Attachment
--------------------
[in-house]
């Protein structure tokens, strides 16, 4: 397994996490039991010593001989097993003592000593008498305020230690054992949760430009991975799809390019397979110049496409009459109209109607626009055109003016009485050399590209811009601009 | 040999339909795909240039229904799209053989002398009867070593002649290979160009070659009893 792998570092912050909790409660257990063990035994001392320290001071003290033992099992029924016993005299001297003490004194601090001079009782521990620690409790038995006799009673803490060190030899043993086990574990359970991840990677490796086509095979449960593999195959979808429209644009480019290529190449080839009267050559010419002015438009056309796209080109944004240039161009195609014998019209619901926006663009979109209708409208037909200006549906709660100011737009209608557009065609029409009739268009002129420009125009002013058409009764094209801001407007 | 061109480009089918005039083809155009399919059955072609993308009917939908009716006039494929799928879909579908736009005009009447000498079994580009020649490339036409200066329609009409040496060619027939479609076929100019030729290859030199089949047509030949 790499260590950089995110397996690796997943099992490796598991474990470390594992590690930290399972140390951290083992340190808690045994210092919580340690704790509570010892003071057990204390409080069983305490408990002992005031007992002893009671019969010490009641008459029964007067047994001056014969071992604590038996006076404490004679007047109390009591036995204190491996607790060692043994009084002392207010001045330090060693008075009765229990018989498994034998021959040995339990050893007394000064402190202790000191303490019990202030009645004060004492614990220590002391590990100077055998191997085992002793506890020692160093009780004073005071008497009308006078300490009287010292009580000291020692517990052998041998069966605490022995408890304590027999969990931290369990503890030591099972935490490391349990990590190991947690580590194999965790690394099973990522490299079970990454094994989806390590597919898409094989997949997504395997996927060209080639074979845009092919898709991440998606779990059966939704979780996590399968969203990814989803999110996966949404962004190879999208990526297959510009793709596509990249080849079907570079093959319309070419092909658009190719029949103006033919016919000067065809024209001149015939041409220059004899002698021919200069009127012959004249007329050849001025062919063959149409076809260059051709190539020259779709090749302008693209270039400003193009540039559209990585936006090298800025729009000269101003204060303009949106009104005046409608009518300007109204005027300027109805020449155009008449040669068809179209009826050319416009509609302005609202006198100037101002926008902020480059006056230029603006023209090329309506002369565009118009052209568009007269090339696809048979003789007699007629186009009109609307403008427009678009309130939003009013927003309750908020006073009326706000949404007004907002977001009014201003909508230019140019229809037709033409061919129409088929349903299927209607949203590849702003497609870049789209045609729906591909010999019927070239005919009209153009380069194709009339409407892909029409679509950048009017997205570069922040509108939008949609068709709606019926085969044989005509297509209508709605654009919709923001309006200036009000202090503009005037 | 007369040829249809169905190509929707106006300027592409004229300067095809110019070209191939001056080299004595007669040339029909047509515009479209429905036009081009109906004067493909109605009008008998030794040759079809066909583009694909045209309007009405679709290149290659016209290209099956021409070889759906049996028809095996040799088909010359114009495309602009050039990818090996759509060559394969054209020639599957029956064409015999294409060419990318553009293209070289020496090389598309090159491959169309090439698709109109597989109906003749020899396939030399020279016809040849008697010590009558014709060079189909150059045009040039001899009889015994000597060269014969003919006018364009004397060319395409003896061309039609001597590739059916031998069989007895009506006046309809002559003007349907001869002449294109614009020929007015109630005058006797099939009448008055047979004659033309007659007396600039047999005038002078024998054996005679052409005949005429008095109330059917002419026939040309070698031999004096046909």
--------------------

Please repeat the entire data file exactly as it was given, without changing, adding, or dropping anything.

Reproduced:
[in-house]
């Protein structure tokens, strides 16, 4: 397994996490039991010593001989097993003592000593008498305020230690054992949760430009991975799809390019397979110049496409009459109209109607626009055109003016009485050399590209811009601009 | 040999339909795909240039229904799209053989002398009867070593002649290979160009070659009893 792998570092912050909790409660257990063990035994001392320290001071003290033992099992029924016993005299001297003490004194601090001079009782521990620690409790038995006799009673803490060190030899043993086990574990359970991840990677490796086509095979449960593999195959979808429209644009480019290529190449080839009267050559010419002015438009056309796209080109944004240039161009195609014998019209619901926006663009979109209708409208037909200006549906709660100011737009209608557009065609029409009739268009002129420009125009002013058409009764094209801001407007 | 061109480009089918005039083809155009399919059955072609993308009917939908009716006039494929799928879909579908736009005009009447000498079994580009020649490339036409200066329609009409040496060619027939479609076929100019030729290859030199089949047509030949 790499260590950089995110397996690796997943099992490796598991474990470390594992590690930290399972140390951290083992340190808690045994210092919580340690704790509570010892003071057990204390409080069983305490408990002992005031007992002893009671019969010490009641008459029964007067047994001056014969071992604590038996006076404490004679007047109390009591036995204190491996607790060692043994009084002392207010001045330090060693008075009765229990018989498994034998021959040995339990050893007394000064402190202790000191303490019990202030009645004060004492614990220590002391590990100077055998191997085992002793506890020692160093009780004073005071008497009308006078300490009287010292009580000291020692517990052998041998069966605490022995408890304590027999969990931290369990503890030591099972935490490391349990990590190991947690580590194999965790690394099973990522490299079970990454094994989806390590597919898409094989997949997504395997996927060209080639074979845009092919898709991440998606779990059966939704979780996590399968969203990814989803999110996966949404962004190879999208990526297959510009793709596509990249080849079907570079093959319309070419092909658009190719029949103006033919016919000067065809024209001149015939041409220059004899002698021919200069009127012959004249007329050849001025062919063959149409076809260059051709190539020259779709090749302008693209270039400003193009540039559209990585936006090298800025729009000269101003204060303009949106009104005046409608009518300007109204005027300027109805020449155009008449040669068809179209009826050319416009509609302005609202006198100037101002926008902020480059006056230029603006023209090329309506002369565009118009052209568009007269090339696809048979003789007699007629186009009109609307403008427009678009309130939003009013927003309750908020006073009326706000949404007004907002977001009014201003909508230019140019229809037709033409061919129409088929349903299927209607949203590849702003497609870049789209045609729906591909010999019927070239005919009209153009380069194709009339409407892909029409679509950048009017997205570069922040509108939008949609068709709606019926085969044989005509297509209508709605654009919709923001309006200036009000202090503009005037 | 007369040829249809169905190509929707106006300027592409004229300067095809110019070209191939001056080299004595007669040339029909047509515009479209429905036009081009109906004067493909109605009008008998030794040759079809066909583009694909045209309007009405679709290149290659016209290209099956021409070889759906049996028809095996040799088909010359114009495309602009050039990818090996759509060559394969054209020639599957029956064409015999294409060419990318553009293209070289020496090389598309090159491959169309090439698709109109597989109906003749020899396939030399020279016809040849008697010590009558014709060079189909150059045009040039001899009889015994000597060269014969003919006018364009004397060319395409003896061309039609001597590739059916031998069989007895009506006046309809002559003007349907001869002449294109614009020929007015109630005058006797099939009448008055047979004659033309007659007396600039047999005038002078024998054996005679052409005949005429008095109330059917002419026939040309070698031999004096046909």